This week's book giveaway is in the OO, Patterns, UML and Refactoring forum. We're giving away four copies of Refactoring for Software Design Smells: Managing Technical Debt and have Girish Suryanarayana, Ganesh Samarthyam & Tushar Sharma on-line! See this thread for details.
The short answer is "because this is Java, not C++". The long answer is that you have to keep track of what type of reference you are using at any given time. Consider the line "c1.m1(c4)". c4 is a C reference. c1 is an A reference. A objs have method m1 that takes an A argument c4 gets converted into an A reference the c1 method gets invoked This isn't like C++ where you invoke according to the most resolved type, one of those subtle language differences. If class A had an overloaded method that also took a C reference as an arg, then you'd get the behaviour you expected. Resolution is done in terms of information available at compile-time, and so the definition of A (the reference type) determines what gets invoked. Much the same argument for the other two statements.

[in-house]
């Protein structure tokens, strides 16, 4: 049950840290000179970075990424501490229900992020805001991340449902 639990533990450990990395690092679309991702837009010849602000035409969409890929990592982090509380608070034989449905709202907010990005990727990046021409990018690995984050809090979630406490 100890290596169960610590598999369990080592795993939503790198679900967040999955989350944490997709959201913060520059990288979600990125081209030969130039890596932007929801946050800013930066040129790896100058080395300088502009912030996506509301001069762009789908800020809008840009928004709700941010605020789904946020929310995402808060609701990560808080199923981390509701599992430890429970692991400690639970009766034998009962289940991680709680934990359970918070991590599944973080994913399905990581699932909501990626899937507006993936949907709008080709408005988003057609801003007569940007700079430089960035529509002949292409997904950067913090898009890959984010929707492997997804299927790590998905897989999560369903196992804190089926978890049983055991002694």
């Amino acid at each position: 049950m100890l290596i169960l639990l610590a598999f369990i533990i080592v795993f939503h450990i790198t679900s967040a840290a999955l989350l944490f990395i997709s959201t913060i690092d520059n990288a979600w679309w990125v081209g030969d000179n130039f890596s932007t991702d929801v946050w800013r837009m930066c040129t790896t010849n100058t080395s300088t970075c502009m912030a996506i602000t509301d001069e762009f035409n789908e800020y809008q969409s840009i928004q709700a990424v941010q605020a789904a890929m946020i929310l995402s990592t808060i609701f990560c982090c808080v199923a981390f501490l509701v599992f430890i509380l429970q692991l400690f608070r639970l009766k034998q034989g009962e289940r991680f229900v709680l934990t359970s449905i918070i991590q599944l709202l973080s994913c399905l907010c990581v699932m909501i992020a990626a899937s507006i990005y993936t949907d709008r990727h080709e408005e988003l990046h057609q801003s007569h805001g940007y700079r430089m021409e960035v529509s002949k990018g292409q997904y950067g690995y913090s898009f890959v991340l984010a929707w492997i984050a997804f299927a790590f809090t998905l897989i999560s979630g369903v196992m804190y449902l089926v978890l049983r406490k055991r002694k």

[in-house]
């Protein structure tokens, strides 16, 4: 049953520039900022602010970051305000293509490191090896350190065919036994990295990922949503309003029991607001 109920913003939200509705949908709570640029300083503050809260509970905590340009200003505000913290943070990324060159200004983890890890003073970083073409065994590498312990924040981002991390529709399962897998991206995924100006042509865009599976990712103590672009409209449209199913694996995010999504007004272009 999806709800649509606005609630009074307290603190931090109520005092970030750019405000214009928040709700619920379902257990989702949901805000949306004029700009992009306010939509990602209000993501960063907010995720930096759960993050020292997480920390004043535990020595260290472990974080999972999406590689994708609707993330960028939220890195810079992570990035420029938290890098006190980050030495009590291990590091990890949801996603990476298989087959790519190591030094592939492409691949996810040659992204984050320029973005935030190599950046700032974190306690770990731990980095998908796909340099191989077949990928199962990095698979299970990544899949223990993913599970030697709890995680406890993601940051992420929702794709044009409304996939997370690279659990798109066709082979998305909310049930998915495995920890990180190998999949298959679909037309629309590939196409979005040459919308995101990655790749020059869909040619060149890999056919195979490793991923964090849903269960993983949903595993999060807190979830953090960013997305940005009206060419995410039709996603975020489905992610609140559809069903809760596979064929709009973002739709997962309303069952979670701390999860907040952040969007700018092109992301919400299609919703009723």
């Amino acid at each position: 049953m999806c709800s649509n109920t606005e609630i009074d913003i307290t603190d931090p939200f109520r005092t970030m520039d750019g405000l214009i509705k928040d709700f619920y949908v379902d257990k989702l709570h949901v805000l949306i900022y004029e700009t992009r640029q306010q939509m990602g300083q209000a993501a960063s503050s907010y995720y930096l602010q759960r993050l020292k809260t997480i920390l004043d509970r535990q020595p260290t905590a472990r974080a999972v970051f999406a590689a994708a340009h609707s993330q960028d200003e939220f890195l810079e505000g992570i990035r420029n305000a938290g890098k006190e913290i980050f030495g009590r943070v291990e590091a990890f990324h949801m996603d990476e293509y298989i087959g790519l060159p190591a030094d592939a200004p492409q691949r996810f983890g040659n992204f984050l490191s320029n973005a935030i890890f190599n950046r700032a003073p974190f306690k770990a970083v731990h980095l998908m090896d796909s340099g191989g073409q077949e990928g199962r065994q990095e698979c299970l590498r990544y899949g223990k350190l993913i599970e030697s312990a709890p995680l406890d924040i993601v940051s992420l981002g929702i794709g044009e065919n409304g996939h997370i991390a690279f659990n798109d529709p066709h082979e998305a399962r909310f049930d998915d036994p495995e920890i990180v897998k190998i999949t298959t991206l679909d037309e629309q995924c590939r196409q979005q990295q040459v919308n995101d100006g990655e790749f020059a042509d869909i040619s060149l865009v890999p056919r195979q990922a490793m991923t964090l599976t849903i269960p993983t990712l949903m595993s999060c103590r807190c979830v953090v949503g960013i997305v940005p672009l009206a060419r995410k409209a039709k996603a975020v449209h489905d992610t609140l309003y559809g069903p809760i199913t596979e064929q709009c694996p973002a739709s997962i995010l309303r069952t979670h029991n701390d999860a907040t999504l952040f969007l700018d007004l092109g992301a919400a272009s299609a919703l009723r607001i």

Here is my take on it... In the C class m1 is an overloaded method not an overridden method. Overrides must have the exact same signature as the original. Thus the call from the A object reference call can only invoke the method in class A. If the m1 method in class C was called p1 it wouldn't be confusing...but with a different signature it might as well have a different name. Any method call from the A object reference not defined within that class = you can't get there from here. Alternate version of the class with comments...took out some of the stuff that didn't seem? to matter.
"...the reference type (not the object type) determines which overloaded method is invoked" - Sun Certified Programmer & Developer for Java 2 Study Guide (Exam 310-035 & 310-027)